Sports injuries to the ankle in volleyball are by no means exceptional. In fact, they occur frequently, especially ankle sprains. The repetitive jumping and lateral movements associated with the sport are the main culprits.
Here we bring you a list of the most common ankle injuries in volleyball. Stay with us and you will learn what each one of them is and why they originate in this sport. Plus, we'll show you how to treat these conditions with the PRICE therapy. Here we go!
What are the most common types of ankle injuries when playing volleyball?
Common ankle injuries in volleyball can be divided into two categories: traumatic and overuse. Of the first group, ankle sprains are undoubtedly the most frequent. Of the second, stress fractures of the bones that make up this joint (tibia, fibula and talus) stand out.
The jumps and side-to-side movements that volleyball players make on the court are the main risk factors for these injuries in these athletes. The effect of these movements is more significant when they are performed on hard ground. This is why these injuries are more common in court volleyball than beach volleyball, although they do occur in beach volleyball.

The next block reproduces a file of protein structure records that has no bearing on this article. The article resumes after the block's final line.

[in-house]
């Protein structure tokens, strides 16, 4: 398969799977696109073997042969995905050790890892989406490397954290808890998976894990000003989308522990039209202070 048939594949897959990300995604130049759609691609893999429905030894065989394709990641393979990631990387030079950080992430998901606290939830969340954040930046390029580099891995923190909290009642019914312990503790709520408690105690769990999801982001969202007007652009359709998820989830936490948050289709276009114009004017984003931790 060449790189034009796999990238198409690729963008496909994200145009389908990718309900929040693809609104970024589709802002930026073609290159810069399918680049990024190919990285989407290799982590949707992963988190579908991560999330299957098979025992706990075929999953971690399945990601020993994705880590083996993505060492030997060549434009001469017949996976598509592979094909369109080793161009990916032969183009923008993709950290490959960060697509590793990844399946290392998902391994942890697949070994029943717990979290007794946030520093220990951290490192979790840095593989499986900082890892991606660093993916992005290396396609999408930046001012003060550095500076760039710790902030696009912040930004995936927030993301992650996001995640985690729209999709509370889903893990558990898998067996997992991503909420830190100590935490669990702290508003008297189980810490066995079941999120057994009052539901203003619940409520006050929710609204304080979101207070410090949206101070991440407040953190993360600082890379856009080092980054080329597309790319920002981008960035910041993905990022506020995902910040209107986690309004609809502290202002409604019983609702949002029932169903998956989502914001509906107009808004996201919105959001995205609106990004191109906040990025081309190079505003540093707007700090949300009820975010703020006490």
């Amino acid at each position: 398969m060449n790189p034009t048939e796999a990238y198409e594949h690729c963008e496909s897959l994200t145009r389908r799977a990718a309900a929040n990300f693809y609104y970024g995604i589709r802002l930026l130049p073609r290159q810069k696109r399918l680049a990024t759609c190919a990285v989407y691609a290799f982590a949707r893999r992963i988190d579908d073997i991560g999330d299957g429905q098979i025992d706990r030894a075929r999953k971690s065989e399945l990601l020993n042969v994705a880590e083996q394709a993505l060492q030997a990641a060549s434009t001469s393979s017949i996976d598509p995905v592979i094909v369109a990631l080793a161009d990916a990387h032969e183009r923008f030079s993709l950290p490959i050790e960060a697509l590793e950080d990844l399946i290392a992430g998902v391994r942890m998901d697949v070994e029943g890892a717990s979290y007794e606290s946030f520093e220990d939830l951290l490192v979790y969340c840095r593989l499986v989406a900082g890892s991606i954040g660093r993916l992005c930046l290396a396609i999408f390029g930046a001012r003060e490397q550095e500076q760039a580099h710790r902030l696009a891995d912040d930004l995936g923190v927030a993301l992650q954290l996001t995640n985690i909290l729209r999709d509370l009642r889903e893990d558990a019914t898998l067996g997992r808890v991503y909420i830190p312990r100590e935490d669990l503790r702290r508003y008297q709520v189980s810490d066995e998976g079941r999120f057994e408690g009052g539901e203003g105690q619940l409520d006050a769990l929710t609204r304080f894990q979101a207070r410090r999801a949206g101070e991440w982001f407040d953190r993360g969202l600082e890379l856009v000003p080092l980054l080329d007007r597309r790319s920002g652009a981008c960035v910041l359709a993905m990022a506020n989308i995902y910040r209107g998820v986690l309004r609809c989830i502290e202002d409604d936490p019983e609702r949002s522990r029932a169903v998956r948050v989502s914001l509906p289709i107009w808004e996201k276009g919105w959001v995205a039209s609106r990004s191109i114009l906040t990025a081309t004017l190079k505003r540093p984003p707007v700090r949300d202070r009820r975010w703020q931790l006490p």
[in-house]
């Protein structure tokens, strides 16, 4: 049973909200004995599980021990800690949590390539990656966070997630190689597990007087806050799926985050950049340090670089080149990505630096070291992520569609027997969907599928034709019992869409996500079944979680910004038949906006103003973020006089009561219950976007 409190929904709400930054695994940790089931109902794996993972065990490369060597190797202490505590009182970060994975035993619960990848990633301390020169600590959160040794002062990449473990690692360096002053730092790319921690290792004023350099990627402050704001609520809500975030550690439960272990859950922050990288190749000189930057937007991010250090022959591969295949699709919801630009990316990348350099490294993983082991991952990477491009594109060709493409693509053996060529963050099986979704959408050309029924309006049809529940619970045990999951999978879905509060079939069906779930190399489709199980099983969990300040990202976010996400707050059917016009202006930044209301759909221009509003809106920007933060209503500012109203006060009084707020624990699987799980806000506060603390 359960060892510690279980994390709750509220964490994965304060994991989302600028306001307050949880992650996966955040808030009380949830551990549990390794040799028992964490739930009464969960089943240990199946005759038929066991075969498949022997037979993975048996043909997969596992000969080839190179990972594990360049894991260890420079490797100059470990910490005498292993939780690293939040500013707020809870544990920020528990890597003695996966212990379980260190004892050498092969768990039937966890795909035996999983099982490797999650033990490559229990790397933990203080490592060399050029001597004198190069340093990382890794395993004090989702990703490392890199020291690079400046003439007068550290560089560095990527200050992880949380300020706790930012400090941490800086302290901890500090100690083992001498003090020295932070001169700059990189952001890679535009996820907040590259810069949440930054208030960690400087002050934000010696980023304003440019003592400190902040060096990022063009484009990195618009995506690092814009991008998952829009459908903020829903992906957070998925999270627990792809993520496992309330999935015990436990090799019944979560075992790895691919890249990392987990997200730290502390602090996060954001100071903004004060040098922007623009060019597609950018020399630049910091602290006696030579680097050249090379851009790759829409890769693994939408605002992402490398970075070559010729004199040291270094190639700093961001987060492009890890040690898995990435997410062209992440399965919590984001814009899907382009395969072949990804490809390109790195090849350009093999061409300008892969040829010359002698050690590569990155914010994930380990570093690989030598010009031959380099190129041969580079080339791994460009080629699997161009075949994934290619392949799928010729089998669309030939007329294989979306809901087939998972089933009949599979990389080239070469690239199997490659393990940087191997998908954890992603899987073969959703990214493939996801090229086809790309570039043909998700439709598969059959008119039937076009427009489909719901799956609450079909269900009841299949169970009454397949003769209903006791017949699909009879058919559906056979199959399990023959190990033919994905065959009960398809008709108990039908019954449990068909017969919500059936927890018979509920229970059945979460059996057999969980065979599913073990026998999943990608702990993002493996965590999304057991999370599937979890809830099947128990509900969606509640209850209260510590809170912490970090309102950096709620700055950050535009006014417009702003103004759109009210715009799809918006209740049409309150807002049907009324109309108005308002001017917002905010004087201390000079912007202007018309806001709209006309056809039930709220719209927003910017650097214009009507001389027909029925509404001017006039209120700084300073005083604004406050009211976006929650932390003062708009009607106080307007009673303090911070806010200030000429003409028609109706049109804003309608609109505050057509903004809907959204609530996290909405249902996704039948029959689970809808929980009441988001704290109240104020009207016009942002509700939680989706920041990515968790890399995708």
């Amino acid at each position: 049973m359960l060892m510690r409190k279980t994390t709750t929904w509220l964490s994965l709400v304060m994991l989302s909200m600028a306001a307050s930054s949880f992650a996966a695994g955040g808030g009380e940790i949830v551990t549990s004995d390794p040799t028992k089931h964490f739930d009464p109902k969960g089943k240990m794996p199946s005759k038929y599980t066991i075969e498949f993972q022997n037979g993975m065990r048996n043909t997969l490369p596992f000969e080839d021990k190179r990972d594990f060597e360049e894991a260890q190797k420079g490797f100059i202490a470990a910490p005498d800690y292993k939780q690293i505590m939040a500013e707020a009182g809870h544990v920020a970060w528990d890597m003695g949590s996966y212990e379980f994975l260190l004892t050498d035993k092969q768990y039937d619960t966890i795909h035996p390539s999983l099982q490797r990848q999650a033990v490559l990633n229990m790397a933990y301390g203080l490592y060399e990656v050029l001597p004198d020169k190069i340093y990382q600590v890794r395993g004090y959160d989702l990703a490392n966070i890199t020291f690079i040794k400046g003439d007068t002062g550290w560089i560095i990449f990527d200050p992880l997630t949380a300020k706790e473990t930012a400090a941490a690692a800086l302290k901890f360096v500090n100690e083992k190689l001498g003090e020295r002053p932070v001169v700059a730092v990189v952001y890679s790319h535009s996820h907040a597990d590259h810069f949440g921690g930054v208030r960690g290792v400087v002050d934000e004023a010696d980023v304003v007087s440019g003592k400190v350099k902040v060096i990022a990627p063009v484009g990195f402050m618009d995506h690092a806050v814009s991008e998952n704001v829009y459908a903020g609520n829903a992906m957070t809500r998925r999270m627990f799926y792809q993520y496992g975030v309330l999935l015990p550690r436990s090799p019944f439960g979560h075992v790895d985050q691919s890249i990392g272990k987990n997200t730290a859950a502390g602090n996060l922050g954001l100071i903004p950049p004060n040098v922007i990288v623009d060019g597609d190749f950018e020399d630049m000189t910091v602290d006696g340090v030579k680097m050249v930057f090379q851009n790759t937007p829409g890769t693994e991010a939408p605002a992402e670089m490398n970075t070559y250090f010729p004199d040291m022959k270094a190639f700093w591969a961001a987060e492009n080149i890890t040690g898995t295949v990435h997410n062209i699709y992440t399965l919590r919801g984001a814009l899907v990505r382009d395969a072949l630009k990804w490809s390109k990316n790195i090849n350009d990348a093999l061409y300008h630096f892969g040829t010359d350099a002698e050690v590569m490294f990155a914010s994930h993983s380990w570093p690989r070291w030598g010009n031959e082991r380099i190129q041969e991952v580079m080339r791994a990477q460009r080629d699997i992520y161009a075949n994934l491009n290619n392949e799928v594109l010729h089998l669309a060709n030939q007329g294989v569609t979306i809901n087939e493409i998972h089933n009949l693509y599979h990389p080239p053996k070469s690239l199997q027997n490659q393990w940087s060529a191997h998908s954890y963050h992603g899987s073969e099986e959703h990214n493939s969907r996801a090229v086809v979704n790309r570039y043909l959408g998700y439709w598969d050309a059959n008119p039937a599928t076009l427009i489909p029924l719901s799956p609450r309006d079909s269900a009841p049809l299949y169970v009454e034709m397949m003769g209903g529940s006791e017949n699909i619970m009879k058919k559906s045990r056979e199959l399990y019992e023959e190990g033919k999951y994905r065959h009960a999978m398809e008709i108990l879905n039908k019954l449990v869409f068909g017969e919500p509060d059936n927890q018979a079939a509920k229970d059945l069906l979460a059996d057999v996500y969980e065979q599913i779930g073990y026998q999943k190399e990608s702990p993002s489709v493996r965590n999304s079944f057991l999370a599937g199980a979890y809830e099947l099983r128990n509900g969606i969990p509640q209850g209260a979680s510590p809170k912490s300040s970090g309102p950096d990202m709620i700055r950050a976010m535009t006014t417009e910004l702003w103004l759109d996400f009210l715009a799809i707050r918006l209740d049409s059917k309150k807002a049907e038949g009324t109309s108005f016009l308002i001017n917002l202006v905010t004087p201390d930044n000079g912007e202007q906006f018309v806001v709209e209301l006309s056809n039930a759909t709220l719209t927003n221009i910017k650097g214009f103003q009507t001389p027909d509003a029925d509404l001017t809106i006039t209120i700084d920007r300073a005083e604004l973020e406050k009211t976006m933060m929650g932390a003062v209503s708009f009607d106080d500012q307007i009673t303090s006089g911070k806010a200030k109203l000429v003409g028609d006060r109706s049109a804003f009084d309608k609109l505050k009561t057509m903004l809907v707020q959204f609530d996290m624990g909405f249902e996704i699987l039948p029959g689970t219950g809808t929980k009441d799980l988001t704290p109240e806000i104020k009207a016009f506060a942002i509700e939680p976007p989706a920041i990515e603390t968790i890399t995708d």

The most common sports injuries to the ankle in volleyball are:
This is considered the most common acute ankle injury in volleyball. It consists of the stretching or tearing (total or partial) of the ligaments present in this joint. In most cases it is an inversion ankle sprain, in which mainly the external lateral ligaments are damaged.
It is caused by trauma that forces the ankle out of position. It usually occurs in volleyball due to forced supination of the foot, usually when a player lands on another player's foot. This happens especially during blocks or spikes at the net. Associated symptoms are: Pain, tenderness, swelling, bruising, reduced range of motion, instability and crepitus.
Stress fracture of the ankle
In general, a stress fracture is a small break or crack in a bone. It is commonly caused by overuse, due to repeated application of mild to moderate force. It can also be caused by pre-existing bone disease such as osteoporosis.